OAKLAND — Jesús Luzardo was so dominant in his first full professional season, the A's had no choice but to keep promoting him.
Coming off Tommy John surgery, the then 20-year-old left-hander started the year at Class A Stockton. In three starts, he struck out 25 batters in 14 2/3 innings, allowing just two runs.
The A's quickly moved Luzardo to Double-A Midland, where he continued to overwhelm opposing batters, notching 86 punch-outs in 78 2/3 innings with a 2.29 ERA and 0.97 WHIP. He finished the season with four starts at Triple-A Nashville, where he faced his first struggles, allowing 13 runs in 16 innings, but still striking out 18.
Now 21, Luzardo is ranked as the number two pitching prospect in all of baseball by MLB Pipeline behind Astros RHP Forrest Whitley. He will almost definitely make his Major League debut sometime next season and might even end up on the Opening Day roster.
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"I think Jesús is going to come into Spring Training and be a factor,” said A's general manager David Forst. “I don't think we have to hide that. He had an incredible year. He's our top prospect. He's probably one of, if not the top left-handed pitching prospect in the game. So I expect he'll come into Spring Training and be a factor for us."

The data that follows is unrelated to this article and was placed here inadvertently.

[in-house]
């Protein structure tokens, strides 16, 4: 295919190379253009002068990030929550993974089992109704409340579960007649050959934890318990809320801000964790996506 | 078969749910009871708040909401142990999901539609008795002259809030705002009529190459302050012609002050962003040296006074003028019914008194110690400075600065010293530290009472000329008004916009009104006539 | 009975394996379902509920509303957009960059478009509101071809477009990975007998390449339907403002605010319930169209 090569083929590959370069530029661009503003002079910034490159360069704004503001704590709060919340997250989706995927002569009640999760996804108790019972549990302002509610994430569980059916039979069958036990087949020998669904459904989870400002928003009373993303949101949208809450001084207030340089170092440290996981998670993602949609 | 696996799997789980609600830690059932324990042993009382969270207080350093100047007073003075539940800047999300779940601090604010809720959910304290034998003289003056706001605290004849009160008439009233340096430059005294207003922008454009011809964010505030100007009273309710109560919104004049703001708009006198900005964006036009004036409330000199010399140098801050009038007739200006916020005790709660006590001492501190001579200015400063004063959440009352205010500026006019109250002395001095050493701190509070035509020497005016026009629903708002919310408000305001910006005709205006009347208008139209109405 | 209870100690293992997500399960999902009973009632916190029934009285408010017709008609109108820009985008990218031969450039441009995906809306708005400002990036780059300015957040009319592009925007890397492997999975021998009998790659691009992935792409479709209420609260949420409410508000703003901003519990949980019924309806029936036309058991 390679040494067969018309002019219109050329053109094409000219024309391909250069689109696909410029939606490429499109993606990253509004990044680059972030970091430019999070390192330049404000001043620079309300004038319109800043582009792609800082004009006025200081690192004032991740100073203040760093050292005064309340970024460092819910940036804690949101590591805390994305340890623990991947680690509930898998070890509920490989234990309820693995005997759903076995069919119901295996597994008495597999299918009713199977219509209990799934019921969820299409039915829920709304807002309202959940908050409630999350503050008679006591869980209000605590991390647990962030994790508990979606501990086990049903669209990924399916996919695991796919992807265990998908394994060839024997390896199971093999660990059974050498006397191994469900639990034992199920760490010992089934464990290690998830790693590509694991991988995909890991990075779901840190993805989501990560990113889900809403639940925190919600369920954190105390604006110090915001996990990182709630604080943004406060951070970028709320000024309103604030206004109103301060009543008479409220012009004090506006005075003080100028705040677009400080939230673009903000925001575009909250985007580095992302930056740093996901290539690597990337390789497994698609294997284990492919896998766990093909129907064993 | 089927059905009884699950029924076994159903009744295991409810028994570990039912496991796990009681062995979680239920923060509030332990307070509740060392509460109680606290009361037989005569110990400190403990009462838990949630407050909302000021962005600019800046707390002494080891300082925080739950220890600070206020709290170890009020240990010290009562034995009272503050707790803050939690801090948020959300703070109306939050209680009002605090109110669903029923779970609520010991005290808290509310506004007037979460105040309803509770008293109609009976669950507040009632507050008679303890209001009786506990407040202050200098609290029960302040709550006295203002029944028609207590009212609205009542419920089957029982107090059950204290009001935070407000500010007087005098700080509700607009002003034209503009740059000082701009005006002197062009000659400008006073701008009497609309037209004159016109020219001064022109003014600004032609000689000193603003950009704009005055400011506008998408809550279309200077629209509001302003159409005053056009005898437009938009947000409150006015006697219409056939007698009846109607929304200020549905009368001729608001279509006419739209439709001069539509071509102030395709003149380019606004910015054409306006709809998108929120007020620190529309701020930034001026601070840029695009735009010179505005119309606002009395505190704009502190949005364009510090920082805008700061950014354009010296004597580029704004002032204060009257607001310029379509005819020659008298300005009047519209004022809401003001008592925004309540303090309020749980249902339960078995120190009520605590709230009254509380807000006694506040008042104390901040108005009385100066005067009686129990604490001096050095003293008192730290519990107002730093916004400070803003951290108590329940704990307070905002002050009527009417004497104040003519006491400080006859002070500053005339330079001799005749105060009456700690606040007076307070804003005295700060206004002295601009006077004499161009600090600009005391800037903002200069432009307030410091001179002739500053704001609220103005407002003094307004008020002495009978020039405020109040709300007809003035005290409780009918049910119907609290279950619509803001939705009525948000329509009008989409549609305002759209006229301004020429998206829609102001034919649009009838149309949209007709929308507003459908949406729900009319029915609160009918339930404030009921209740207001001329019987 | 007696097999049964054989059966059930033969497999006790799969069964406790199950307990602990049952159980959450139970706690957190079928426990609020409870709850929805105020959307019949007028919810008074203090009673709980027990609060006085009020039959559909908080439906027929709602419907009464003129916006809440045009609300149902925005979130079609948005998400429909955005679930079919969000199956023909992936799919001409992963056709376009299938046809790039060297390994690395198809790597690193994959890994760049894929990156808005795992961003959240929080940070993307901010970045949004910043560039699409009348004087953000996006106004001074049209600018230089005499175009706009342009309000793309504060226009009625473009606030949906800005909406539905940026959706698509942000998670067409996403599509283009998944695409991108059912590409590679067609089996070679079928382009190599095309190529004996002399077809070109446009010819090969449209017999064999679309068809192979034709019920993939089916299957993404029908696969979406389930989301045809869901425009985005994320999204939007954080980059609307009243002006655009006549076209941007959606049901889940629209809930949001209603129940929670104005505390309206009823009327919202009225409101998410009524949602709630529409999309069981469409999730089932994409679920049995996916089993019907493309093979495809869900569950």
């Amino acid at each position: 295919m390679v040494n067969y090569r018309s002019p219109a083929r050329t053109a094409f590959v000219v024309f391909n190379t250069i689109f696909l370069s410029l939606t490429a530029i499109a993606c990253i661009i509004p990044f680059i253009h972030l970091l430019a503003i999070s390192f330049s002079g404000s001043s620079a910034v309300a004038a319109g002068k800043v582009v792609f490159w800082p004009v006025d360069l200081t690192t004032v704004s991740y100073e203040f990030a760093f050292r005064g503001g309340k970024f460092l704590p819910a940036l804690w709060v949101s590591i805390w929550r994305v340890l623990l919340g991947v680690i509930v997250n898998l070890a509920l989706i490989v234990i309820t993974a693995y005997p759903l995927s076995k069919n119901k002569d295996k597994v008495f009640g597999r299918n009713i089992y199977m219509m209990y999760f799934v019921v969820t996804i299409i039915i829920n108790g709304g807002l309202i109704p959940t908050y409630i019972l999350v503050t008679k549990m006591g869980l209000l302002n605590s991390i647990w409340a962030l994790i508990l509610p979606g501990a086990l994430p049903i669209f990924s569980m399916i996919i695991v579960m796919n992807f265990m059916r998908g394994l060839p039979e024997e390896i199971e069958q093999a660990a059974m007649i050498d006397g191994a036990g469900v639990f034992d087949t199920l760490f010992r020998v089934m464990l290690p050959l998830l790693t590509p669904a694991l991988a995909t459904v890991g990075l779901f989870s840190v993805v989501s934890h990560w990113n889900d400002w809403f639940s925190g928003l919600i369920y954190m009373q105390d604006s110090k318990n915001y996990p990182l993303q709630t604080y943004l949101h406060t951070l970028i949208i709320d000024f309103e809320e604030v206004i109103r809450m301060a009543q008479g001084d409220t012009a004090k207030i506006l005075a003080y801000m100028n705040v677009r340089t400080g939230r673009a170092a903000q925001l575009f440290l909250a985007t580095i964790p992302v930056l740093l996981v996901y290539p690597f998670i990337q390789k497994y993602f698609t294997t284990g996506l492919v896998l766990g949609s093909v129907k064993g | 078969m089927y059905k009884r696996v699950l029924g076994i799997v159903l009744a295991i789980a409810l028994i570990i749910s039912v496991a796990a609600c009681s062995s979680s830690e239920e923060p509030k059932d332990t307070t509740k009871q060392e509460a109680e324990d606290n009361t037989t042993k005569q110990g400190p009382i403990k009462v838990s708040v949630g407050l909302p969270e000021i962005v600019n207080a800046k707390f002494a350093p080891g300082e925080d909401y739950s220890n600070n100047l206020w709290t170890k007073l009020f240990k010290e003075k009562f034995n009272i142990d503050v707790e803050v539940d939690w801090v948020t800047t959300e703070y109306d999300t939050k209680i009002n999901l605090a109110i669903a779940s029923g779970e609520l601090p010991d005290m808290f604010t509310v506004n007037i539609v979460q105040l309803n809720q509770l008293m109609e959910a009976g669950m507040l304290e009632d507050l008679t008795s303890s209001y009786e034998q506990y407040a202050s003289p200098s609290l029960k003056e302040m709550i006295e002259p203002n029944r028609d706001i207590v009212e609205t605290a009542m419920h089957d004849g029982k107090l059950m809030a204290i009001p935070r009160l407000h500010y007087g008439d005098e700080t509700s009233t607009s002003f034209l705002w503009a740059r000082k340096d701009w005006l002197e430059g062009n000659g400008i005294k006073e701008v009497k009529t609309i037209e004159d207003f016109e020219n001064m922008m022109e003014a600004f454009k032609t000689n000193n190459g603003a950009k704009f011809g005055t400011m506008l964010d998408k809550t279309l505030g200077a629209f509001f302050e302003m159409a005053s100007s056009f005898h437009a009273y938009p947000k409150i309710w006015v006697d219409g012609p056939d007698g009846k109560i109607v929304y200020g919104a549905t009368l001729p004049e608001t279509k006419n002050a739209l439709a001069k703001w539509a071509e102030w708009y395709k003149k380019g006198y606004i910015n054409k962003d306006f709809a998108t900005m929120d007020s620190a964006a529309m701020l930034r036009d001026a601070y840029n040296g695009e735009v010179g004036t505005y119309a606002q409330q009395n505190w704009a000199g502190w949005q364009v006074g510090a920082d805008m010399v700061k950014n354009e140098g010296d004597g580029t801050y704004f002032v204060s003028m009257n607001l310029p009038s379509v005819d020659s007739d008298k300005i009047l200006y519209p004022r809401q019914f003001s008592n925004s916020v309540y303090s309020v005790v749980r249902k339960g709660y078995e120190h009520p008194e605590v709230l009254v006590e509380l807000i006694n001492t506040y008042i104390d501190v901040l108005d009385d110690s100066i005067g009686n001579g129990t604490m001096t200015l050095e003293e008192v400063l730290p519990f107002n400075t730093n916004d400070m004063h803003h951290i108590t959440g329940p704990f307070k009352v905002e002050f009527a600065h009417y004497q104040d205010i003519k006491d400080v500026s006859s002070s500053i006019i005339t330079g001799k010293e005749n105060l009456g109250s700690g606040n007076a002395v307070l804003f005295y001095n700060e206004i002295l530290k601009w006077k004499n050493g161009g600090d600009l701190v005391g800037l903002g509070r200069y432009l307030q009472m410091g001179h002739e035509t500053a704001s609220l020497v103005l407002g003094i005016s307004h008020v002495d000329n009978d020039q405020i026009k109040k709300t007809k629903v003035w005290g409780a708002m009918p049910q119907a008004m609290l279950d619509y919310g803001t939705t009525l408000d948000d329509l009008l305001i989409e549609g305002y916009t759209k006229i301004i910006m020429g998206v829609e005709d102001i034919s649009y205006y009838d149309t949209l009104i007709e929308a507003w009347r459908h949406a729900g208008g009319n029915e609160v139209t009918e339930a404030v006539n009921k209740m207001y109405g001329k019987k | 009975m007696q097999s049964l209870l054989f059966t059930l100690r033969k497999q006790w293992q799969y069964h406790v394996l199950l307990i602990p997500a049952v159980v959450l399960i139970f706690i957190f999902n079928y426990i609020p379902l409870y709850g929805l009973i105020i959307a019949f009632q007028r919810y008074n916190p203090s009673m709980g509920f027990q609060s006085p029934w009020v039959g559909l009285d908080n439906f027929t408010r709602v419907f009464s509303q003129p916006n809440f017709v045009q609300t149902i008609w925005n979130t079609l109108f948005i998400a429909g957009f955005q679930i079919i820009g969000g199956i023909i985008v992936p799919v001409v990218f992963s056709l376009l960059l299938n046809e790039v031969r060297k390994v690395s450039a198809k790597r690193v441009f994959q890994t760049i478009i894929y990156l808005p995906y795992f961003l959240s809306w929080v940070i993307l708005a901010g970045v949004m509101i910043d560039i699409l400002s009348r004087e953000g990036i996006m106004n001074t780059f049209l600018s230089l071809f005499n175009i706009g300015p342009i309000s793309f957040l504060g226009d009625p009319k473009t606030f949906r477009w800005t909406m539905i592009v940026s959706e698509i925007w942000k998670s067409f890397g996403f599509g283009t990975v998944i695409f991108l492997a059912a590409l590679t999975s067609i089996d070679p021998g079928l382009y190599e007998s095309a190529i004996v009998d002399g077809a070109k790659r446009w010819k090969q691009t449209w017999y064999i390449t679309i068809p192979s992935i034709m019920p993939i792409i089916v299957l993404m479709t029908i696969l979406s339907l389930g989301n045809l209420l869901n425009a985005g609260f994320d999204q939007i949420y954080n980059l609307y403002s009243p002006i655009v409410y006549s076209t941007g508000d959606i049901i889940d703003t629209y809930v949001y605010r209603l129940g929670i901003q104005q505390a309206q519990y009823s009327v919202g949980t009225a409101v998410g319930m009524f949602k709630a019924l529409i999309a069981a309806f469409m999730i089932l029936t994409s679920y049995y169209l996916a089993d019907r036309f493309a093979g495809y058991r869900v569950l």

Added executive vice president of baseball operations Billy Beane: "He was a factor last year in Spring Training when he was like 20 years old."
He certainly was. Luzardo pitched six scoreless innings this past spring, allowing six hits with six strikeouts and a walk, and that was without a full season of professional baseball under his belt. Next year, at the age of 21, he figures to make a strong push to crack Oakland's starting rotation.
The A's acquired Luzardo from the Nationals in 2017 as part of the Sean Doolittle/Ryan Madson trade, a deal that also brought them All-Star closer Blake Treinen. Luzardo was born in Lima, Peru, but most of his family is from Venezuela. He moved to the United States as an infant and grew up in South Florida.
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The Nationals selected Luzardo out of high school in the third round of the 2016 MLB Draft -- he would have gone much higher had he not torn his ulnar collateral ligament, requiring Tommy John surgery in March of 2016.
Clearly, Luzardo came back at full strength last season. His fastball lived in the mid 90s, touching the high 90s at times, with excellent command on both sides of the plate. He also has an excellent changeup and solid curveball.
Luzardo is on the fast track to becoming a top of the rotation pitcher in Oakland for many years to come. The only question is how soon he gets his opportunity.